Day 231. July 12, 2012

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I was driving through Los Angeles today and noticed how artistic and fantastical the buildings are.

Movie still?

 

We’ve transported to the 1930’s.

This looks like a painting.

Have you ever been to The Los Angeles Theatre? Here is a link and a blurb about the opening night!

Los Angeles Theatre

The theatre was built in less than six months. In August of 1930 there was only an excavated hole in the ground, and in January of 1931 the theatre had its grand opening. Lee speeded construction by having the plaster ornamentation fabricated off-site and then brought to the building and fit together like a jigsaw puzzle. Most other theatres of the day had their decorative plaster molded and finished in place, with artisans working on scaffolding.

As opening day approached the Depression deepened and Gumbiner began to run out of money. Like all theatres, his Tower and Cameo theatres were not generating the income they had in the twenties. Gumbiner had already contracted with Charlie Chaplin to open his new theatre with the premiere of Chaplin’s “City Lights”. It is said that Chaplin invested his own money to finish the theatre in time for his film’s premiere. Some extra features were eliminated in the name of saving money including a music room off the basement lounge, an infirmary, and two other periscope projection systems for the music room and the outside lobby.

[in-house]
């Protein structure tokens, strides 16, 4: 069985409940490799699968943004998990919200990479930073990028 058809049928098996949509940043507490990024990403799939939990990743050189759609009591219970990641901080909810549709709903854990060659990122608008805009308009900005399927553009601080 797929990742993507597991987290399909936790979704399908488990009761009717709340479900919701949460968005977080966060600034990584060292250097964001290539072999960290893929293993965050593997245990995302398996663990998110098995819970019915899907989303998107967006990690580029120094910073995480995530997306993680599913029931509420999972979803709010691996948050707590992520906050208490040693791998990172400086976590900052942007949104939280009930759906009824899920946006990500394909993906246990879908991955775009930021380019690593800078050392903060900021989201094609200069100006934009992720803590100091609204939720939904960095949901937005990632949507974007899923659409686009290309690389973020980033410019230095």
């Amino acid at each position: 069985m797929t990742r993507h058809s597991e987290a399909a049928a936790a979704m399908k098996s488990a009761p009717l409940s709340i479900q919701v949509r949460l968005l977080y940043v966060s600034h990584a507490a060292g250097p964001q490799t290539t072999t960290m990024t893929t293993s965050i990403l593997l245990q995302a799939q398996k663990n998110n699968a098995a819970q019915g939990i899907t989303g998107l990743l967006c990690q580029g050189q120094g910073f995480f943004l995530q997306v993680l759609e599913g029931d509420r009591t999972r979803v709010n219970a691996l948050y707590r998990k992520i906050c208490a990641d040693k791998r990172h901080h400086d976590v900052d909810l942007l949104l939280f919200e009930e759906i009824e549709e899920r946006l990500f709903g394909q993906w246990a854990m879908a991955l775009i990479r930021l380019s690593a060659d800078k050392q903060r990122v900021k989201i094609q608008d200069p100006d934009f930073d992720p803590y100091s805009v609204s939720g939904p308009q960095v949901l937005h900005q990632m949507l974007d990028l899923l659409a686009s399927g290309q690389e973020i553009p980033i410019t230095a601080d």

Opening night was a glittering affair, with Chaplin in attendance, scores of dignitaries, and even Albert Einstein. Outside, a crowd estimated at over 25,000 thronged Broadway to get a glimpse of the celebrities. The Depression brought a tinge of irony to this celebration of sumptuous luxury, as part of the crowd outside waited in a bread line across the street.

Gumbiner was justifiably proud of his new theatre, and unintentionally angered Chaplin when he interrupted the showing of “City Lights'” to point out some of the beautiful features of the auditorium. The two men had very different emotions that night as Chaplin waited anxiously to gauge the audience’s reaction to his new silent film with recorded sound accompaniment, and Gumbiner reveled in the audience’s awe and delight in his new movie palace.

 

 

 

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